Laker contributes to affordable housing projects in New York City
Posted on August 07, 2017
A Grand Valley student spent his summer in New York City, aiding the Department of City Planning in its initiatives to provide more affordable housing to city residents.
Spencer Wejrowski, a senior majoring in geography and sustainable planning, assisted the department’s North Shore team of the Staten Island borough office with land use applications and large planning initiatives. One of these initiatives included the Bay Street Corridor Neighborhood Plan, one of the many planning initiatives to create affordable housing citywide as a result of Mayor Bill de Blasio’s Housing New York plan. The Housing New York plan has financed 77,651 affordable homes since its inception in 2014 - breaking records for the most affordable housing produced in any three years in New York City's history.
Wejrowski said that New York City is unique because it is the only city in the U.S. to pass legislation that requires certain sections of the city to require that a percentage of the residential units in development projects remain affordable. This is also known as "Mandatory Inclusionary Housing."
“State Island has long been looked at as a cheaper alternative to Manhattan or Brooklyn, so Bay Street Corridor will be an MIH zone" Wejrowski explained. "Bay Street is a very complex and somewhat controversial project that required a lot of input from a variety of city agencies.”
One of Wejrowski’s larger projects was conducting a geographic information systems (GIS) analysis on the Rosebank neighborhood of Staten Island. This project required him to determine how many potential housing units could be added to neighborhood.
“If the square footage of a lot in a neighborhood is 10,000 square feet, for example, and there is a minimum lot area requirement of 2,500 square feet, a developer could technically buy that lot, demolish the existing home, subdivide it into four new lots and build four new homes,” said Wejrowski. “This neighborhood was very passionately concerned about over-development.”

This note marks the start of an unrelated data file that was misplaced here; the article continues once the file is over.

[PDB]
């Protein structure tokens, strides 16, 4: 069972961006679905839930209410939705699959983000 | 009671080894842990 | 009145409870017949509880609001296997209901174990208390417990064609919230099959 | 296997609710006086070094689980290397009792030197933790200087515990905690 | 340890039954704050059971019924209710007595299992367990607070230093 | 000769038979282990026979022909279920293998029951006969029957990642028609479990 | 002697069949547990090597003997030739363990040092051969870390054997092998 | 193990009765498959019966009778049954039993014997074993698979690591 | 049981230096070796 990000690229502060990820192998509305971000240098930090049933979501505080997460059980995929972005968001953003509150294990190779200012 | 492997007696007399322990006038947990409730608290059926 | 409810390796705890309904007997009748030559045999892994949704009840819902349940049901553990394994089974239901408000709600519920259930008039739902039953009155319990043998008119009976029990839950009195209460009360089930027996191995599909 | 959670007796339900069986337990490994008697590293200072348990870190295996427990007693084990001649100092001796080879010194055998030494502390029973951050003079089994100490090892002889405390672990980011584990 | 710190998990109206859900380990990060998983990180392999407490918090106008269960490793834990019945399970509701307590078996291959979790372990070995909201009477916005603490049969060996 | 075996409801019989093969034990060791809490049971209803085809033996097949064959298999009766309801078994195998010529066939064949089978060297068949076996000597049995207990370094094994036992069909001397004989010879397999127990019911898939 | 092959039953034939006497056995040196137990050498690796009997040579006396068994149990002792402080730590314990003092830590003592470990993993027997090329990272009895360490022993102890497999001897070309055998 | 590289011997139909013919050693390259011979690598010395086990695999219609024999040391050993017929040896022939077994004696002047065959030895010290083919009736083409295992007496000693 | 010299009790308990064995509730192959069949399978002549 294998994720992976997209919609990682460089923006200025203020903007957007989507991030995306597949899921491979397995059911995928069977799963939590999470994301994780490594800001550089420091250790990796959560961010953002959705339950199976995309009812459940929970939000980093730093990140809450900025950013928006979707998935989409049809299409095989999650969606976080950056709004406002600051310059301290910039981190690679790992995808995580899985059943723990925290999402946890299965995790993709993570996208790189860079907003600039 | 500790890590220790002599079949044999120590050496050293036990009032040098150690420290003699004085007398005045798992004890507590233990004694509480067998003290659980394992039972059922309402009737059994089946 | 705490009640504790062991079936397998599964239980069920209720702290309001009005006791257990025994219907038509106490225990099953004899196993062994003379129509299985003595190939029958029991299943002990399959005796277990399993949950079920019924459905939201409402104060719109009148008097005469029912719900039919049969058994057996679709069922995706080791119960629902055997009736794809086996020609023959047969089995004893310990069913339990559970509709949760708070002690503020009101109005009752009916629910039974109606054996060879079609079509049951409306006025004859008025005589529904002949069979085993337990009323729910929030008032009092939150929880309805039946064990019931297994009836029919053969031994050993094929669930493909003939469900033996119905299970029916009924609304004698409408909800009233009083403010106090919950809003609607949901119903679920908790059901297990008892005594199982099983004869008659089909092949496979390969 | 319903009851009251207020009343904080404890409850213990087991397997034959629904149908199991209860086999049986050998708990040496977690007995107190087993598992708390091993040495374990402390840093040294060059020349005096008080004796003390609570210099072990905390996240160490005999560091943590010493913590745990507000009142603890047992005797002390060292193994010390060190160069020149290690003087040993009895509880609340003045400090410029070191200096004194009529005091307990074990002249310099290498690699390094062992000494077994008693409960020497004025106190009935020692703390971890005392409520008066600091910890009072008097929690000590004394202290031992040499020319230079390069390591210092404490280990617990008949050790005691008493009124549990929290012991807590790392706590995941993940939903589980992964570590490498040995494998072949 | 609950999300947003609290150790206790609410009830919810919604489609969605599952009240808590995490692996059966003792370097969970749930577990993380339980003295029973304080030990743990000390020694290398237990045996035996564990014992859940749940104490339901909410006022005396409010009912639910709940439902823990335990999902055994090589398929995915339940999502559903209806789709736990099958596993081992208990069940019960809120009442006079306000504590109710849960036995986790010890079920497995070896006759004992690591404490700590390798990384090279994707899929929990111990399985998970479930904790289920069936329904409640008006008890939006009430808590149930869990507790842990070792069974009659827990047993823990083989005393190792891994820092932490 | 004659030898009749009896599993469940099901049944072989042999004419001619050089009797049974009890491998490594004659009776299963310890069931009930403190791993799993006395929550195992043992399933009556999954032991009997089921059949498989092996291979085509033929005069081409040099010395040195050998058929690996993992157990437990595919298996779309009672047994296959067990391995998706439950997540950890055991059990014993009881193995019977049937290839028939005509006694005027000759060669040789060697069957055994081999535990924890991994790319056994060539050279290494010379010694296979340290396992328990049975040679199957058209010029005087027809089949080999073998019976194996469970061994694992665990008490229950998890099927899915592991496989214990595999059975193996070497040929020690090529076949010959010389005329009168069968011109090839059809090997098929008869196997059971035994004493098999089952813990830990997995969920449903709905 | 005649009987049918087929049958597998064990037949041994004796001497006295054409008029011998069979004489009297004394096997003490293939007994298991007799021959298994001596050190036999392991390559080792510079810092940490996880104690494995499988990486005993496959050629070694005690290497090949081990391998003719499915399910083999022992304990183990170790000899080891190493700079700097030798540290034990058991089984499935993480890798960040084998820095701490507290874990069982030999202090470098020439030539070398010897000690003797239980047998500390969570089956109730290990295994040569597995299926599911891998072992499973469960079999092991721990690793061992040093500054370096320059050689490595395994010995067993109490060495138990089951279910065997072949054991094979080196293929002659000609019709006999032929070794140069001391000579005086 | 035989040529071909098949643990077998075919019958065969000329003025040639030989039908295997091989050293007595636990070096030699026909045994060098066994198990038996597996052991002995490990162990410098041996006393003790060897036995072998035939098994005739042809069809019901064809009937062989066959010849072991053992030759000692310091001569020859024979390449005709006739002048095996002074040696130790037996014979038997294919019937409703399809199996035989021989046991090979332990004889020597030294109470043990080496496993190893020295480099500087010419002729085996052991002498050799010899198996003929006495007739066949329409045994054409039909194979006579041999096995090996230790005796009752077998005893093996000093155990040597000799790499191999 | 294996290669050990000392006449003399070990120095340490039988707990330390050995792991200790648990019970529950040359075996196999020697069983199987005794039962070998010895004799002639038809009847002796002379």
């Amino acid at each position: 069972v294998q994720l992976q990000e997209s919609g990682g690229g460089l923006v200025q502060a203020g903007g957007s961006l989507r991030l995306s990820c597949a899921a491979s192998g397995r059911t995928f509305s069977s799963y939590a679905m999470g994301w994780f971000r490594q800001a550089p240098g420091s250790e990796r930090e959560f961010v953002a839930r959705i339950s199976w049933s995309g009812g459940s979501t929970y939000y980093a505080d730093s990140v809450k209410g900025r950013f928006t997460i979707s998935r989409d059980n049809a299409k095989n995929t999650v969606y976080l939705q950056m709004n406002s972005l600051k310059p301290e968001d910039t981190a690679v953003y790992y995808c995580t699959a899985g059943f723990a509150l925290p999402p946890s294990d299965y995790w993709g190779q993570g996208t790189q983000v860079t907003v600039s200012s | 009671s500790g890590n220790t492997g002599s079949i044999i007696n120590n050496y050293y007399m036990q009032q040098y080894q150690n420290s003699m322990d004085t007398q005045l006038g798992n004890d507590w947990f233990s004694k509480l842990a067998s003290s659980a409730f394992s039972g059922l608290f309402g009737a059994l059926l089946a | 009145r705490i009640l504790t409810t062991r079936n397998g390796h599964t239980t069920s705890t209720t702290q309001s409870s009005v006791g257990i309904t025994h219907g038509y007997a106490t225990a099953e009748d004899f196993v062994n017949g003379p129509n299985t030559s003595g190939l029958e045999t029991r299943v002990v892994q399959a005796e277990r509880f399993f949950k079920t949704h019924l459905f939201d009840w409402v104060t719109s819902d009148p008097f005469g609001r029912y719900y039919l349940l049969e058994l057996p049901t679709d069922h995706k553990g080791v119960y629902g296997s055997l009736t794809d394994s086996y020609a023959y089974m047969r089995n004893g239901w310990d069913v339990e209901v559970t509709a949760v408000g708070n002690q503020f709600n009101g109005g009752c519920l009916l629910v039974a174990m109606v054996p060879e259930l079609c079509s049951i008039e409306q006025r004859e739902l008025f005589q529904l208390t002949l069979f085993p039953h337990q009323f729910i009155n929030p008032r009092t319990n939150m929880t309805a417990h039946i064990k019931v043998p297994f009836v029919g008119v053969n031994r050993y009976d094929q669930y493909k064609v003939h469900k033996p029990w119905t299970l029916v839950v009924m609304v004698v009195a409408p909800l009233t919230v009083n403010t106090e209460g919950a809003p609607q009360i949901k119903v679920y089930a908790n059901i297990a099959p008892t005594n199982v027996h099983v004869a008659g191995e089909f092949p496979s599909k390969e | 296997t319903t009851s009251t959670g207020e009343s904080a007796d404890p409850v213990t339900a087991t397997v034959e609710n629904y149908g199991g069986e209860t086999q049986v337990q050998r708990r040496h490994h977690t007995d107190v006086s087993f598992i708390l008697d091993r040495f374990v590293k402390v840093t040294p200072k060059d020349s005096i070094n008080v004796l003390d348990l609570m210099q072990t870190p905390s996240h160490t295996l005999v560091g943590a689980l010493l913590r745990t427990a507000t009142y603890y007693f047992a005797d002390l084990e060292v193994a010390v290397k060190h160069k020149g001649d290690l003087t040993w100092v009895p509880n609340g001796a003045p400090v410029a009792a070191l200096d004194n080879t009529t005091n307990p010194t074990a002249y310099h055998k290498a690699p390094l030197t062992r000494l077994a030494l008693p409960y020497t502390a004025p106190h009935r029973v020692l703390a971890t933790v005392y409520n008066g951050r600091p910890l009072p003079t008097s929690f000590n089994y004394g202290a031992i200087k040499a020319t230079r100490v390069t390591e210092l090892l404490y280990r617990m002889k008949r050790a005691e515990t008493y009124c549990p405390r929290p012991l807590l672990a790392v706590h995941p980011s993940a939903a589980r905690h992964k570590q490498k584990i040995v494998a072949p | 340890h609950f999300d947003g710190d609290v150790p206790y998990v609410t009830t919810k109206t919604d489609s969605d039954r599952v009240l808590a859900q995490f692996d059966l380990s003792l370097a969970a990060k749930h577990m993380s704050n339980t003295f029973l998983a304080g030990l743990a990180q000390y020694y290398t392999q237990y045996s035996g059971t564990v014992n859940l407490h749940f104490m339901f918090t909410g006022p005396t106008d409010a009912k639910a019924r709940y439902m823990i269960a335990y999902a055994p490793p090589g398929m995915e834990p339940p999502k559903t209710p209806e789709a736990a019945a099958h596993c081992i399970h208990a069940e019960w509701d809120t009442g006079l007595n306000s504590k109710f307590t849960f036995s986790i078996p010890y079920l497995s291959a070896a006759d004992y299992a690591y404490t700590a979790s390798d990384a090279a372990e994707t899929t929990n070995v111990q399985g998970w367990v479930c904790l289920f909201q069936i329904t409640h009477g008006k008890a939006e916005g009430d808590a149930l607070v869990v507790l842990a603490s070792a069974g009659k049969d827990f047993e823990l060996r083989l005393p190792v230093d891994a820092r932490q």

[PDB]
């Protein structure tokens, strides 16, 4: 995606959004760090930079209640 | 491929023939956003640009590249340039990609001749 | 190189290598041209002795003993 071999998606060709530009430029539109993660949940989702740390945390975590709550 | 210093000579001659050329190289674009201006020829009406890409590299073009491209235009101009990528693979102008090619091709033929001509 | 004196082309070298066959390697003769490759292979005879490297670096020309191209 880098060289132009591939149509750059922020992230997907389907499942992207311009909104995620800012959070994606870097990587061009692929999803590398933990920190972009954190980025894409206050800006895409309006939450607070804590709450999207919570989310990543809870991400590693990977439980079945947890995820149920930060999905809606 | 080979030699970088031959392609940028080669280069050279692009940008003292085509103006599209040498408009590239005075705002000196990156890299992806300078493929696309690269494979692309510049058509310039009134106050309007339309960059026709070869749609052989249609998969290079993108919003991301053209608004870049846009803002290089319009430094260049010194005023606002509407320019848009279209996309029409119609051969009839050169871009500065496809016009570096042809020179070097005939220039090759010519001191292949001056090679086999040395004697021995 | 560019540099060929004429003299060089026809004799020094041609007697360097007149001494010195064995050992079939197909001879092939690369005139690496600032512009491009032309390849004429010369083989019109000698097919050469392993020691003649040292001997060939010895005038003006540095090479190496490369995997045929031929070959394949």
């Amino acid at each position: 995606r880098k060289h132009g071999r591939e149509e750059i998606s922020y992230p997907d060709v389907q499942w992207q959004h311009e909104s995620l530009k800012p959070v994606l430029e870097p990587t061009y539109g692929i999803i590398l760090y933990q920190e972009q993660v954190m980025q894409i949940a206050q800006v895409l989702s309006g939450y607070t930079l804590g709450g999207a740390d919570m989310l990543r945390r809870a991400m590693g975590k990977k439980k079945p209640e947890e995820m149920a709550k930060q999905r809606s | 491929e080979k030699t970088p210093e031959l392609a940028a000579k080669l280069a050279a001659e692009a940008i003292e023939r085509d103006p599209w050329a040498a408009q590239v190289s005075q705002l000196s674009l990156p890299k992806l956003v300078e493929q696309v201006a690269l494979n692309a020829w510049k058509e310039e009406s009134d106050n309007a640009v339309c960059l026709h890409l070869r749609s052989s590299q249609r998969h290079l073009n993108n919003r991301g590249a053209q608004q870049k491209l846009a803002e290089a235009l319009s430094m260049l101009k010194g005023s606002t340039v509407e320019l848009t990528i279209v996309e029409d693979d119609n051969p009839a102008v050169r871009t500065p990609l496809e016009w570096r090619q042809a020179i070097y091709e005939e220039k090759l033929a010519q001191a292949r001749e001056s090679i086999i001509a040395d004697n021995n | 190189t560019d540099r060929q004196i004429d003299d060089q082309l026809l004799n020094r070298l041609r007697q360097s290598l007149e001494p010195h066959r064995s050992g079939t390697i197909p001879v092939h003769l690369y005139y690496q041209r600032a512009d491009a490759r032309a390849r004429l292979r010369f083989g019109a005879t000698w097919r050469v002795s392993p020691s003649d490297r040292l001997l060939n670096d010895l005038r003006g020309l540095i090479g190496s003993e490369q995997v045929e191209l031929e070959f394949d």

Wejrowski also participated in site visits and attended public hearings and meetings with developer applicants during his experience. Wejrowski said his classes in Grand Valley’s geography and sustainable planning program helped lay the foundational knowledge he needed to excel in his internship.
“I needed a solid background in geographic information systems, graphic design, and an understanding of global climate change and resiliency, considering how Hurricane Sandy inspired policy change within the city of New York,” Wejrowski said.
City planning has always been a passion for Wejrowski, and he said this internship experience provided clarity about his career path.
“Politics, policy, business, the environment, weather, transportation, housing, community outreach, gentrification, public health — they all have a hand in planning and they are all important to consider, even in cases as small as a homeowner expanding their house,” he said. “The decisions that a planner faces ultimately shapes the world around them, and no one does this better than New York City. If there is anything that this internship gave me, it's reassurance that I am studying the field I need to be in.”